The following project involves a large National Retreat Center situation on top of a mountain in West Virginia. The site affords incredible views which works well with the reflective nature of the Center. The center itself serves as a home for some of the members while acting as a campus for retreats.
Upon starting the project, our client had only purchased the property, been developing the site for a few years, and have done an incredible amount of work in a short period of time (and should be commended). Unfortunately, it is typical in the process of such intense development that shelter and basic needs takes precedence. They realized at this point they had to step back a bit and catch their breath, which is where we stepped in.
Our role was to help them understand that the ‘feel’ of the campus is established by the grounds-site and landscape design development. These are the items that tie the campus together-more so than the buildings themselves. They did a good job of having the buildings designed to work together, but the site and grounds have to do the same. In short the buildings and the site should support, not compete with each other. In the case of campus planning and design, the grounds are dominant and set the ‘tone’ to make a statement.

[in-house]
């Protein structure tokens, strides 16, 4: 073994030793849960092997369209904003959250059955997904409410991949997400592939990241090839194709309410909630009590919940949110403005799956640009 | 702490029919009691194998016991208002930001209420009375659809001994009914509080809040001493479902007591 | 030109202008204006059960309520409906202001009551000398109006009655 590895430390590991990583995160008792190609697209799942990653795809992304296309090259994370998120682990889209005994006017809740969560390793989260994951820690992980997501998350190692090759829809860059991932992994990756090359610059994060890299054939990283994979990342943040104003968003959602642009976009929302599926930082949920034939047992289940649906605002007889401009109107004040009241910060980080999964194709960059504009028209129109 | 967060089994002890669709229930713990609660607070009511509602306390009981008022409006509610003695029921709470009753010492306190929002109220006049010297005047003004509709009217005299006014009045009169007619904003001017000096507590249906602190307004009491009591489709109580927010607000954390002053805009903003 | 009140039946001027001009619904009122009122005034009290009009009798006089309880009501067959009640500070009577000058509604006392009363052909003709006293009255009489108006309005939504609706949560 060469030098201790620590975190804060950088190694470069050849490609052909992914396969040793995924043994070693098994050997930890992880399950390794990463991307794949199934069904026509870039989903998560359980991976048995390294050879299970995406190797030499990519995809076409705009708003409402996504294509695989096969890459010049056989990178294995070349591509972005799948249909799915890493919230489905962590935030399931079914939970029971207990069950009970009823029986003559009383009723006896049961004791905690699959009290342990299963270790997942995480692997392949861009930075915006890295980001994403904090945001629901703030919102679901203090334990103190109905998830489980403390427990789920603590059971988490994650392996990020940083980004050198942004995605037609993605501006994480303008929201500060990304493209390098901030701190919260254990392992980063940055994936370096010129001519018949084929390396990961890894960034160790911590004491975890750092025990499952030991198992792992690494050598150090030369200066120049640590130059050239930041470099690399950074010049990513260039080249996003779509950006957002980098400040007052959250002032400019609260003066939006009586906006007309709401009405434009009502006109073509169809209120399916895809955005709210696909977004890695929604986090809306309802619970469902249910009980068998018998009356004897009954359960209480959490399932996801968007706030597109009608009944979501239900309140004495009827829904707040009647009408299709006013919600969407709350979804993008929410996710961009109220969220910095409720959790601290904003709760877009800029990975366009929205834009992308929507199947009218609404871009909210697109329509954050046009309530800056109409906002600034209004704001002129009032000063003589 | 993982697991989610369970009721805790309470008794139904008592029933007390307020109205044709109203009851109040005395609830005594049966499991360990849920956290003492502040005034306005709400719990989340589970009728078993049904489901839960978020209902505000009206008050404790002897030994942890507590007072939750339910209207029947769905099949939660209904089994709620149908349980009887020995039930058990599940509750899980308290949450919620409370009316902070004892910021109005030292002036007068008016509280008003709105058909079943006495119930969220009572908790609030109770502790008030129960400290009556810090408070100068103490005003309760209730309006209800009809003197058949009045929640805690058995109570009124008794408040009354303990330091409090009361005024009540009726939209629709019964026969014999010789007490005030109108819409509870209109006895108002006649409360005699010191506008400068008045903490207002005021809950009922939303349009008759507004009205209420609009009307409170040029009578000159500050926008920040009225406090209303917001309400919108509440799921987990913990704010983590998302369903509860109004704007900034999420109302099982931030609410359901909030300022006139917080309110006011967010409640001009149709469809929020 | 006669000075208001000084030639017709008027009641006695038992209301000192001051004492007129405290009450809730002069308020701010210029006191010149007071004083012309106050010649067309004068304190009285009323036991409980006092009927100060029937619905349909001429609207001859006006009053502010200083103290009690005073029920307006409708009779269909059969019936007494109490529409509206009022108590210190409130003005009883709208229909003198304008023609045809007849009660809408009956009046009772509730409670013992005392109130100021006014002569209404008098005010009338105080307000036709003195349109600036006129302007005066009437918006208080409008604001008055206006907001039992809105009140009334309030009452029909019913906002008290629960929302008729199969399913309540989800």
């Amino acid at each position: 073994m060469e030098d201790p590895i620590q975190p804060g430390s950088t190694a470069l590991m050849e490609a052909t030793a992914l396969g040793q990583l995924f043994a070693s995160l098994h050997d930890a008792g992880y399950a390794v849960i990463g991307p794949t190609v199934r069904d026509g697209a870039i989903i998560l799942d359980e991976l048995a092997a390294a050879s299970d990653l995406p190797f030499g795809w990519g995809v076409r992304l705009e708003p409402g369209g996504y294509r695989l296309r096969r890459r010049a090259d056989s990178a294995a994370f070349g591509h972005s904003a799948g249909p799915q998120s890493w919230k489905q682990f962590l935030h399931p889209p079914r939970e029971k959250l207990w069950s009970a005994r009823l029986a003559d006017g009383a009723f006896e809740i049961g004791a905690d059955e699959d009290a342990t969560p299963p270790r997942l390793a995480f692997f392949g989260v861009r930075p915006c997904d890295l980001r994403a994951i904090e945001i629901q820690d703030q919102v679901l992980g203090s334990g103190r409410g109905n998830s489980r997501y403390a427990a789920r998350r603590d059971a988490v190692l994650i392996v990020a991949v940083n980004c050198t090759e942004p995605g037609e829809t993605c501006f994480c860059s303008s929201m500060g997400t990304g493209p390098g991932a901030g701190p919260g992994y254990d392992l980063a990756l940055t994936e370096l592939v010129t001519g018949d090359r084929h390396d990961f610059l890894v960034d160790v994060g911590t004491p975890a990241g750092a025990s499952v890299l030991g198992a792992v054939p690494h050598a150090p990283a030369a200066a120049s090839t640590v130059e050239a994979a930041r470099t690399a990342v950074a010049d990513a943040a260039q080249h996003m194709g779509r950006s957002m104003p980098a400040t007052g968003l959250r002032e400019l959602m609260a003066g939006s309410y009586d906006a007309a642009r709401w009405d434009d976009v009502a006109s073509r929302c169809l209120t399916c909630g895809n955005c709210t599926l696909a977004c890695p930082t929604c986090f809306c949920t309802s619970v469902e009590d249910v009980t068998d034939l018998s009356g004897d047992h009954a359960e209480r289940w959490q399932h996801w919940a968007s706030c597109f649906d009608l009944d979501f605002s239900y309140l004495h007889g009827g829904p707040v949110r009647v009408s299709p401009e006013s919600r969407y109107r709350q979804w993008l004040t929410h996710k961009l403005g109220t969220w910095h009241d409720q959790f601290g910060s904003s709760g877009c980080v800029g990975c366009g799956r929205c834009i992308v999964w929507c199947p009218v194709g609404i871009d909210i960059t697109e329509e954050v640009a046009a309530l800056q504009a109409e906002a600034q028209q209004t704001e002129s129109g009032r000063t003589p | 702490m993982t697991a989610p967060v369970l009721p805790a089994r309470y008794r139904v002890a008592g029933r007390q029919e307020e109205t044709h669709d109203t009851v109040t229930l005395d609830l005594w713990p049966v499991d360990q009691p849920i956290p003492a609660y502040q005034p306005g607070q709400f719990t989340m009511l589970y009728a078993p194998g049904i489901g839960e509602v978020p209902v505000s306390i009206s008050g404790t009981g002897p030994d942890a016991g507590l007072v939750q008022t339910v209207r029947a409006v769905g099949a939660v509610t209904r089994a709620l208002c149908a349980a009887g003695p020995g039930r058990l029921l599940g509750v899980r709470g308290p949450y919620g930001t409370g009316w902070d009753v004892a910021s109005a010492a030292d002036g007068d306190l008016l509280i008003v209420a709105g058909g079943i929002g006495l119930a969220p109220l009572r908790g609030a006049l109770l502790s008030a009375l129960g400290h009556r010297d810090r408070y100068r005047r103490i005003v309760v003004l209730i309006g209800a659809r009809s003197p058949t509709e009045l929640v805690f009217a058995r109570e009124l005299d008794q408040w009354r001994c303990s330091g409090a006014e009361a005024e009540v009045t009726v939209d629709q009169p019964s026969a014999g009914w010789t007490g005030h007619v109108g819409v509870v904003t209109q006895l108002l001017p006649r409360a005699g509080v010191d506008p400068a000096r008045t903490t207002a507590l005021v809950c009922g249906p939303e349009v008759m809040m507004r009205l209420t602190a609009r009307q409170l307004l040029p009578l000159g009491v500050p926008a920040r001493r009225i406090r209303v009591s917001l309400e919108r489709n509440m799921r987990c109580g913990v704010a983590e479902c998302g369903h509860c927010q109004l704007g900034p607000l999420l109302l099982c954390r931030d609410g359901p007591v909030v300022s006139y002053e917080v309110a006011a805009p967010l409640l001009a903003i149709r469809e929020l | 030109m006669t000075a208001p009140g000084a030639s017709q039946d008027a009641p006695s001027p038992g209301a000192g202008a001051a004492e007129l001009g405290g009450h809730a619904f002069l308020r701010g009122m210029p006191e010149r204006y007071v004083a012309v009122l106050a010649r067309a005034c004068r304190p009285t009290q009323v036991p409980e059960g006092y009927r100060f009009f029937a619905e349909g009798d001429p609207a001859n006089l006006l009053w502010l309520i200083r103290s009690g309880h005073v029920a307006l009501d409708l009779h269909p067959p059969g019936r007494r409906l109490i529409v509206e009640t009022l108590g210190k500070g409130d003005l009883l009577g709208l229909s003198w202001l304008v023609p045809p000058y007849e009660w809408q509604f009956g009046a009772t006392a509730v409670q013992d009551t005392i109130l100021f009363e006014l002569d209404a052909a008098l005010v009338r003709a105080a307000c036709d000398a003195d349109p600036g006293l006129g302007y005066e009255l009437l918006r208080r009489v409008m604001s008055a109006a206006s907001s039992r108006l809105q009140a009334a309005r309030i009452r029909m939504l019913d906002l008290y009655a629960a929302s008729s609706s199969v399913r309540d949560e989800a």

There were a number of immediate and long range concerns identified. For the purpose of this blog we will focus on the VIP Building, which houses important members and guests who visit the center. A conceptual design showing the layout of all paving areas and plantings needed to be completed to give the decision makers some guidance.
After a site visit/analysis meeting with the Center’s representatives, and collection of available site data, conceptual options were developed for review. In order to facilitate communication some quick models were also developed to help convey the intent of the concepts. We feel it is critical to any project to have everyone on the same page and the client should understand and approve of any concepts before any detailed plans or development occurs. It should be noted that the models are not finished renderings. They are quick studies to convey ideas in an efficient manner-and they work.
The end result was a concept plan that could be implemented over a number of years. Details would still have to be worked out but a direction was set and budget established. In short folks knew where they were heading and why.
JDA is a big proponent of doing such studies and developing conceptual plans. It focuses everyone on what the assets and limitations are and gets everyone in agreement moving forward in the same direction. This helps insure a better product while at the same time saving a good deal of frustration and wasted expense .